Unfortunately, the hold was unbearably long, and I wondered how much roaming and long distance would cost in addition to the replacement phone. $$$$$. This trip was not how I imagined, and I just wanted to be in my own bed to cry, but I was far away in a foreign country. A drink of any kind was a turn off. I purchased a pack of Camels while waiting for the phone company to answer. As I angrily puffed on a cancer stick, my daughter concerned that I was gone for such an extended period, caught me. She grabbed the smoke stomping on it, and screamed in disappointment.
This was a pivotal moment of our trip. This amazing or disaster-ous vacation could be as happy and carefree or shitty as I wanted it to be for my family. Team Mom needed an attitude adjustment. Woah, I was in the beautiful Bay of Bandera with my children for the Christmas holidays. The heavens called out to me with an exquisite sunset as the purple & pink skyline changed hues. Everything because vivid…the smell of ocean breezes, guests laughing, and tall glorious palm trees. The tropical heat hugged me with love.
The reality of a lost phone is that it’s just a piece of metal that could be replaced. My son had a minor break. I always had a philosophy that at least once in a child’s life they will have a sprain or break, and that moment arrived. In the grand scheme of things, my family was healthy and privileged enough to travel.
Good things starting happening once my attitude changed. The point of a vacation is to enjoy rest and relaxation, removing every day stress. I was adding more to my plate.
My kids started to have fun. We were able to enjoy the large ornate Xmas tree in the lounge. Why didn’t I notice the lights twinkling? My son wheeled himself up and down ramps, enjoying the wheels accelerating down the ramp giving my heart palpitations.
We did not manage a cruise excursion or zip-lining (or even skydiving which I have experienced several times along the Mexican Pacific Ocean), but there were plenty of in-house activities to occupy our time.
My son and I played paddleboard by the main pool even if he was in a wheelchair. At noon daily, the iguanas feasted on fruit salad in the garden. My daughter and I eagerly awaited mid-day aqua aerobics.
The grounds were vast. As a result, I often had a difficult time pinpointing where the kids were located. The obvious choices were any WIFI areas: the outdoor sports lounge by our block (each hotel building was on 1 of 7 blocks), Front Desk, or the secondary lounge a long hobble from our room. My son checked our hometown ski report at every opportunity. There were a variety of food options throughout the day including several snack bars, buffets, and a la carte restaurants (Brazilian meat galore, Italian, Japanese, Asian fusion, Japanese). We binged at all, and especially appreciated the great efforts of their festive Christmas Eve spread. Santa and his elves do not arrive via the chimney, but on jet skis in tropical paradise.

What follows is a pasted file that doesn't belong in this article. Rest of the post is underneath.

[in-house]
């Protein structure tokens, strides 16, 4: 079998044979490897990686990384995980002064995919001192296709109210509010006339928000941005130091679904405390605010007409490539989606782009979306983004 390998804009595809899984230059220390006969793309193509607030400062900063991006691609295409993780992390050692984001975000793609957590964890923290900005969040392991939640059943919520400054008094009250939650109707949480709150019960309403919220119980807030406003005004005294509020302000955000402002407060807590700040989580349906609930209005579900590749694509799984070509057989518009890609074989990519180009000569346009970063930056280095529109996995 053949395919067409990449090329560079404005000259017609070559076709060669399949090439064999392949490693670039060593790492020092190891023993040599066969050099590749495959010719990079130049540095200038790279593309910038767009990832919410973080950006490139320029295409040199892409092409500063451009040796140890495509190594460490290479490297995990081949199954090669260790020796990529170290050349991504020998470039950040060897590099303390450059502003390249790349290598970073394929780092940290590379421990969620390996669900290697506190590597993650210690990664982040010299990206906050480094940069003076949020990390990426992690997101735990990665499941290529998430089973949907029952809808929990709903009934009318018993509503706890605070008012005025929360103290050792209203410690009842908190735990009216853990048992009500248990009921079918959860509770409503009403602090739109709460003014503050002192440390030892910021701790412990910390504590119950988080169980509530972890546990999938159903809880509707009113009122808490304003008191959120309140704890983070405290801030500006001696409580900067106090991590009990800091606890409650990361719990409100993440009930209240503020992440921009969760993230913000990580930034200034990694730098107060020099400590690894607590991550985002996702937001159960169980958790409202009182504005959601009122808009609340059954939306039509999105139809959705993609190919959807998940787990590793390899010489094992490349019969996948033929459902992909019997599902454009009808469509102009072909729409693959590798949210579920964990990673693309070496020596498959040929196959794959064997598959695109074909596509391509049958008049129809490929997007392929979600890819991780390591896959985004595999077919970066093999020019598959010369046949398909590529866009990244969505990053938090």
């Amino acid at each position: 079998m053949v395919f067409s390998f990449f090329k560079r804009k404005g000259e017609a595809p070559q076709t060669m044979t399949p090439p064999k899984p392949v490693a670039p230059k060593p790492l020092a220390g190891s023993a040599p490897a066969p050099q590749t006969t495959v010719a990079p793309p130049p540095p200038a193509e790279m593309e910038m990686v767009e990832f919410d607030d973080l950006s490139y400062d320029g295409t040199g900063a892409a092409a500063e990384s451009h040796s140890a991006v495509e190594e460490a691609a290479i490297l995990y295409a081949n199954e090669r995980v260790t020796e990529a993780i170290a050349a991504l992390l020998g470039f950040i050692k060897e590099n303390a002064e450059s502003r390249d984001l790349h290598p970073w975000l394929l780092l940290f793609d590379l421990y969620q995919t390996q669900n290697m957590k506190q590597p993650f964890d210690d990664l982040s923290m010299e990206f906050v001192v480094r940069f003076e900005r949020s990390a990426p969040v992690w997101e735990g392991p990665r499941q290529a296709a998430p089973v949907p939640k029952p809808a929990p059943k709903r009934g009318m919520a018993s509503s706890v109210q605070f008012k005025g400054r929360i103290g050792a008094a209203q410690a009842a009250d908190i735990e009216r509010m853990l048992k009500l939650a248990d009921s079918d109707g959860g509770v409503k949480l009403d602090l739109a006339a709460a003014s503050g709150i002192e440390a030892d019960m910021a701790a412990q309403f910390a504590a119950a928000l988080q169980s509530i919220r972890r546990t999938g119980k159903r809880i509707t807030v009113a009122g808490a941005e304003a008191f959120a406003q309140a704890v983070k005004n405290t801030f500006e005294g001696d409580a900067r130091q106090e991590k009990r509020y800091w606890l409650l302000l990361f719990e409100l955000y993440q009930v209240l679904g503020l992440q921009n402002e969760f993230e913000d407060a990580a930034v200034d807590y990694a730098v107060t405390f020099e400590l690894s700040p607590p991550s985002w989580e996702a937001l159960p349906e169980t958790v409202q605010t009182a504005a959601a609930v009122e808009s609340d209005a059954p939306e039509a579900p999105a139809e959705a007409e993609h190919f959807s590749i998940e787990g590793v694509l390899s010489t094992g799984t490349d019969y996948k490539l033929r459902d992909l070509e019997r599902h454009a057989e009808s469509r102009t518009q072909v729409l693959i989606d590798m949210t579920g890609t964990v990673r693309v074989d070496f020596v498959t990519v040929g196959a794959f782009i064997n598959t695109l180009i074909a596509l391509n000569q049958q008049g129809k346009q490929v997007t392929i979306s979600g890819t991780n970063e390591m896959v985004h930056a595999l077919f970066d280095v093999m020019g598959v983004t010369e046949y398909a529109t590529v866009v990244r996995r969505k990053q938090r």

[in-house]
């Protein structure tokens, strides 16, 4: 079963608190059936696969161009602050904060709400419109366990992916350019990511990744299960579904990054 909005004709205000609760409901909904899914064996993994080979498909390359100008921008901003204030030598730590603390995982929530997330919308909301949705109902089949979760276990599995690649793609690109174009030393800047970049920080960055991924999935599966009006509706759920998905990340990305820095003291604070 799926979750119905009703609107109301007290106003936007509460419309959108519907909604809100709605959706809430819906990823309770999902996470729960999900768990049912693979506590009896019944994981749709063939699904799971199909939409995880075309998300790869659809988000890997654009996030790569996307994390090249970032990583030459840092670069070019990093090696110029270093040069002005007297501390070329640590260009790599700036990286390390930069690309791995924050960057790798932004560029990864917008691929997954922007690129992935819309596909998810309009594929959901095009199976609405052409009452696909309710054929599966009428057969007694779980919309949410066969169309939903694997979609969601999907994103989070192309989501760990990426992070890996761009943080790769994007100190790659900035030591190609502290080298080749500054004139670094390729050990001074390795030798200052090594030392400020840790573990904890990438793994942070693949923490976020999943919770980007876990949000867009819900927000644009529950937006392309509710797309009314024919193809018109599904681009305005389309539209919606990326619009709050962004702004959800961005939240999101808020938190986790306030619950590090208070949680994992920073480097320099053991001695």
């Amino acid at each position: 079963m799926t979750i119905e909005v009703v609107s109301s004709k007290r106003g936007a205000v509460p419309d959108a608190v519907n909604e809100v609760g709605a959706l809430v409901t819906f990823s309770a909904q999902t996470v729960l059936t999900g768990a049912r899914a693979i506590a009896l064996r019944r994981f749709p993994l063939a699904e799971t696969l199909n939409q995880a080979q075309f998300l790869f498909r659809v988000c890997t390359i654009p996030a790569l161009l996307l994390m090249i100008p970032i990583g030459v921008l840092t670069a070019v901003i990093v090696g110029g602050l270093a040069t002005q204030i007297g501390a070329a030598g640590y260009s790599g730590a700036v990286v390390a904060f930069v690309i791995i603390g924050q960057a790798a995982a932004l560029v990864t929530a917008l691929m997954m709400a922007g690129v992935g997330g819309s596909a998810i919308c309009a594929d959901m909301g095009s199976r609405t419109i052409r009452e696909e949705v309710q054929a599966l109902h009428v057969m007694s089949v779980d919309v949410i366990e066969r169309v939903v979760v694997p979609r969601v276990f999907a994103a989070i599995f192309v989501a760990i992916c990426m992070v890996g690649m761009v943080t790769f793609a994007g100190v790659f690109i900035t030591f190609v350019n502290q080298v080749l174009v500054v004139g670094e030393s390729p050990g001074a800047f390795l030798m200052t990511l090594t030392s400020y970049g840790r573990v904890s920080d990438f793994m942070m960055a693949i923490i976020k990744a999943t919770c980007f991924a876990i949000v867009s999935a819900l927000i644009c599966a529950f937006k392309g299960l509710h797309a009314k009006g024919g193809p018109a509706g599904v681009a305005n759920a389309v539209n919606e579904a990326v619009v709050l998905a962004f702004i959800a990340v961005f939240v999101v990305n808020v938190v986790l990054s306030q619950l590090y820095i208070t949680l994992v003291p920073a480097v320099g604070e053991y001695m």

To my amusement, I learned that we were the center of a rumor at the resort. Apparently, my son and I were not were wearing our seatbelts in a motor vehicle collision which led to our current handicapped state. However, my daughter was smart enough to wear her safety belt which was why she could be running carefree through the resort. People seemed to gravitate to us.
I convinced my kids to watch the cheezy evening show held in the outdoor ampitheatre. I even experienced a bit of a romance (which was something I never imagined). Jordan overheard our family banter, and eventually introduced himself. His initial thoughts were that we had a great relationship, and was curious on our family dynamics. He was great with the kids. To my great surprise, I couldn’t believe how much they each confided in him. I convinced Jordan to wake up at the crack of dawn to watch sunset each morning, sometime I was unsuccessful with my brats. I would wait at the sports bar gazing at the moonlight and palm trees’ reflection in the pool wondering if I would be stood up, but I never was. We strolled the beach hand in hand watching the waves crash and the sky lighten. I was able to walk further each day on the soft sand without my cast and most importantly, without pain as my ankle grew stronger. Morning sunset along the ocean is the best, smelling the morning dew, gazing at impressionist hues change from dark to pinks/purples/blues. We got to know each other with various stories. He always had bubblegum pop boy bands playing on his phone. After our morning walks, we said our temporary goodbyes as he headed to play tennis, and I returned to the room to wake my son and daughter to their great annoyance.
On Xmas Eve day, my family met our friends for a vibrant seafood lunch along the bustling Malecon. One cannot help feel a little nostalgic and homesick during the holidays, and it was wonderful to see familiar faces. My son celebrated his 13th birthday on Dec 25th by smearing bright Xmas green cupcake icing on his face :).
Overall, we enjoyed a wonderful and unforgettable time away. It got off to a rough start, but attitude is everything. Puerto Vallarta still remains on of my favorite Mexican destinations. I can only hope to share another visit, but one may be disappointed as I would assume it would not be as eventful.